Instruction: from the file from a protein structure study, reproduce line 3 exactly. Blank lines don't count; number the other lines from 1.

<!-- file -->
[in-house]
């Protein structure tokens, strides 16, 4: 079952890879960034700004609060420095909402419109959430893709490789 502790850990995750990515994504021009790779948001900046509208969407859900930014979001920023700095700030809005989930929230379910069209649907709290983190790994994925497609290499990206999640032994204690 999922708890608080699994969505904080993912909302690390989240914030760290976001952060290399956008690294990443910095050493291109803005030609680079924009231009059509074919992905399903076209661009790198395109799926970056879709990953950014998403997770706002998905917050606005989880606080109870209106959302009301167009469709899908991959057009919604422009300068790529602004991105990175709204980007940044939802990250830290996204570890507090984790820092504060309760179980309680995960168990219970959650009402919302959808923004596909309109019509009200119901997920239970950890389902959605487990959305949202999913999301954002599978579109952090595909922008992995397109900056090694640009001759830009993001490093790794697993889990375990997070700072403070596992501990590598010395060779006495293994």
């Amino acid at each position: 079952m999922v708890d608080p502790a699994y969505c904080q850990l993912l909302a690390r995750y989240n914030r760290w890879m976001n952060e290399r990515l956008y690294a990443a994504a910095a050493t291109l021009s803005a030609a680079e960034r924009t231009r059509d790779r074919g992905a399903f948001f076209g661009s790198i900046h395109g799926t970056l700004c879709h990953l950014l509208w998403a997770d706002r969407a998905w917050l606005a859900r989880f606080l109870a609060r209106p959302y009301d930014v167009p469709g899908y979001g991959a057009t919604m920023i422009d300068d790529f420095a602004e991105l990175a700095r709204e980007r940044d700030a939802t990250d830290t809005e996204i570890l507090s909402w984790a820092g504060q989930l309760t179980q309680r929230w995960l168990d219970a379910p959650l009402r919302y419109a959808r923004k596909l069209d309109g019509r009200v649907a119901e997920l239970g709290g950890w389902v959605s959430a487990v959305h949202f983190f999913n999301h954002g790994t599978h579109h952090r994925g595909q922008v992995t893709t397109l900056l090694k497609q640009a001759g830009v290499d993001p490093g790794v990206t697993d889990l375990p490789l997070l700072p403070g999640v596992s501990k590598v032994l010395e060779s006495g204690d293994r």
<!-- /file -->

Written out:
């Amino acid at each position: 079952m999922v708890d608080p502790a699994y969505c904080q850990l993912l909302a690390r995750y989240n914030r760290w890879m976001n952060e290399r990515l956008y690294a990443a994504a910095a050493t291109l021009s803005a030609a680079e960034r924009t231009r059509d790779r074919g992905a399903f948001f076209g661009s790198i900046h395109g799926t970056l700004c879709h990953l950014l509208w998403a997770d706002r969407a998905w917050l606005a859900r989880f606080l109870a609060r209106p959302y009301d930014v167009p469709g899908y979001g991959a057009t919604m920023i422009d300068d790529f420095a602004e991105l990175a700095r709204e980007r940044d700030a939802t990250d830290t809005e996204i570890l507090s909402w984790a820092g504060q989930l309760t179980q309680r929230w995960l168990d219970a379910p959650l009402r919302y419109a959808r923004k596909l069209d309109g019509r009200v649907a119901e997920l239970g709290g950890w389902v959605s959430a487990v959305h949202f983190f999913n999301h954002g790994t599978h579109h952090r994925g595909q922008v992995t893709t397109l900056l090694k497609q640009a001759g830009v290499d993001p490093g790794v990206t697993d889990l375990p490789l997070l700072p403070g999640v596992s501990k590598v032994l010395e060779s006495g204690d293994r």